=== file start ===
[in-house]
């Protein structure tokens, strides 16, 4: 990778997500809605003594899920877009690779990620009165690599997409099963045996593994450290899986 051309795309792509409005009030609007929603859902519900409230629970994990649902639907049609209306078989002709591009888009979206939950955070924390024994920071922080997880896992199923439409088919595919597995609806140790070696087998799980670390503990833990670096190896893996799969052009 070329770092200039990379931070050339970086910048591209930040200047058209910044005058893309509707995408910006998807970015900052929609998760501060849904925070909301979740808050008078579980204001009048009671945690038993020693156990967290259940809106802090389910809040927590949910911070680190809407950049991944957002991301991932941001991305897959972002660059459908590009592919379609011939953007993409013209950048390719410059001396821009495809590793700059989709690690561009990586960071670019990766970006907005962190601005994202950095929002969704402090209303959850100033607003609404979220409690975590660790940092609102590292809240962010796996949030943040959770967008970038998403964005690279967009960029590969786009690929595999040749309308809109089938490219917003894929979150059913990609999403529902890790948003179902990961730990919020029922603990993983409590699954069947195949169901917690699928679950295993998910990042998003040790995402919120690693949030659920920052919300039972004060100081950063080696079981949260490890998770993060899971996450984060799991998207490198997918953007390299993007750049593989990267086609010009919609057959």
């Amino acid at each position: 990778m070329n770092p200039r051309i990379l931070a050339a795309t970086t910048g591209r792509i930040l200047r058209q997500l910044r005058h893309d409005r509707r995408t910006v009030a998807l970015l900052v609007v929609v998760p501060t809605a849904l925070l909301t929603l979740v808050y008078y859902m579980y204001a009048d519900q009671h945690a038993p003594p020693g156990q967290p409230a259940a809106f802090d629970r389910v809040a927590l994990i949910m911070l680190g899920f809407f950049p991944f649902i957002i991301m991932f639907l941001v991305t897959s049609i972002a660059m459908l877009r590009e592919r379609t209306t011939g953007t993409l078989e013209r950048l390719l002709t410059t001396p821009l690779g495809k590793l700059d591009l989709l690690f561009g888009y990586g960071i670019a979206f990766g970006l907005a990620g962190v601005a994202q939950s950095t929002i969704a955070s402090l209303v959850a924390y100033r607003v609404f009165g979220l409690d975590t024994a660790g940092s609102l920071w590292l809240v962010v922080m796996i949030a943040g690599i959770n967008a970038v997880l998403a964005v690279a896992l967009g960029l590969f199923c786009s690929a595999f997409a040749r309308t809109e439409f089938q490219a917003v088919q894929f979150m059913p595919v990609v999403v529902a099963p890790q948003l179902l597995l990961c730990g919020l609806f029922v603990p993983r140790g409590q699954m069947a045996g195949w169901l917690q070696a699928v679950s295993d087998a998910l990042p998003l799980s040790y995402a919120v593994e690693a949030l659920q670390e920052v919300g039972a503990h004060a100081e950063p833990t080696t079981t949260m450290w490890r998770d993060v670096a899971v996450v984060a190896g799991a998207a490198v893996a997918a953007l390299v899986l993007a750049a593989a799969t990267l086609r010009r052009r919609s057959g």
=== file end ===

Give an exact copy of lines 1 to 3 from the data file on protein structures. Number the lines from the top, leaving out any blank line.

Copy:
[in-house]
């Protein structure tokens, strides 16, 4: 990778997500809605003594899920877009690779990620009165690599997409099963045996593994450290899986 051309795309792509409005009030609007929603859902519900409230629970994990649902639907049609209306078989002709591009888009979206939950955070924390024994920071922080997880896992199923439409088919595919597995609806140790070696087998799980670390503990833990670096190896893996799969052009 070329770092200039990379931070050339970086910048591209930040200047058209910044005058893309509707995408910006998807970015900052929609998760501060849904925070909301979740808050008078579980204001009048009671945690038993020693156990967290259940809106802090389910809040927590949910911070680190809407950049991944957002991301991932941001991305897959972002660059459908590009592919379609011939953007993409013209950048390719410059001396821009495809590793700059989709690690561009990586960071670019990766970006907005962190601005994202950095929002969704402090209303959850100033607003609404979220409690975590660790940092609102590292809240962010796996949030943040959770967008970038998403964005690279967009960029590969786009690929595999040749309308809109089938490219917003894929979150059913990609999403529902890790948003179902990961730990919020029922603990993983409590699954069947195949169901917690699928679950295993998910990042998003040790995402919120690693949030659920920052919300039972004060100081950063080696079981949260490890998770993060899971996450984060799991998207490198997918953007390299993007750049593989990267086609010009919609057959």
């Amino acid at each position: 990778m070329n770092p200039r051309i990379l931070a050339a795309t970086t910048g591209r792509i930040l200047r058209q997500l910044r005058h893309d409005r509707r995408t910006v009030a998807l970015l900052v609007v929609v998760p501060t809605a849904l925070l909301t929603l979740v808050y008078y859902m579980y204001a009048d519900q009671h945690a038993p003594p020693g156990q967290p409230a259940a809106f802090d629970r389910v809040a927590l994990i949910m911070l680190g899920f809407f950049p991944f649902i957002i991301m991932f639907l941001v991305t897959s049609i972002a660059m459908l877009r590009e592919r379609t209306t011939g953007t993409l078989e013209r950048l390719l002709t410059t001396p821009l690779g495809k590793l700059d591009l989709l690690f561009g888009y990586g960071i670019a979206f990766g970006l907005a990620g962190v601005a994202q939950s950095t929002i969704a955070s402090l209303v959850a924390y100033r607003v609404f009165g979220l409690d975590t024994a660790g940092s609102l920071w590292l809240v962010v922080m796996i949030a943040g690599i959770n967008a970038v997880l998403a964005v690279a896992l967009g960029l590969f199923c786009s690929a595999f997409a040749r309308t809109e439409f089938q490219a917003v088919q894929f979150m059913p595919v990609v999403v529902a099963p890790q948003l179902l597995l990961c730990g919020l609806f029922v603990p993983r140790g409590q699954m069947a045996g195949w169901l917690q070696a699928v679950s295993d087998a998910l990042p998003l799980s040790y995402a919120v593994e690693a949030l659920q670390e920052v919300g039972a503990h004060a100081e950063p833990t080696t079981t949260m450290w490890r998770d993060v670096a899971v996450v984060a190896g799991a998207a490198v893996a997918a953007l390299v899986l993007a750049a593989a799969t990267l086609r010009r052009r919609s057959g």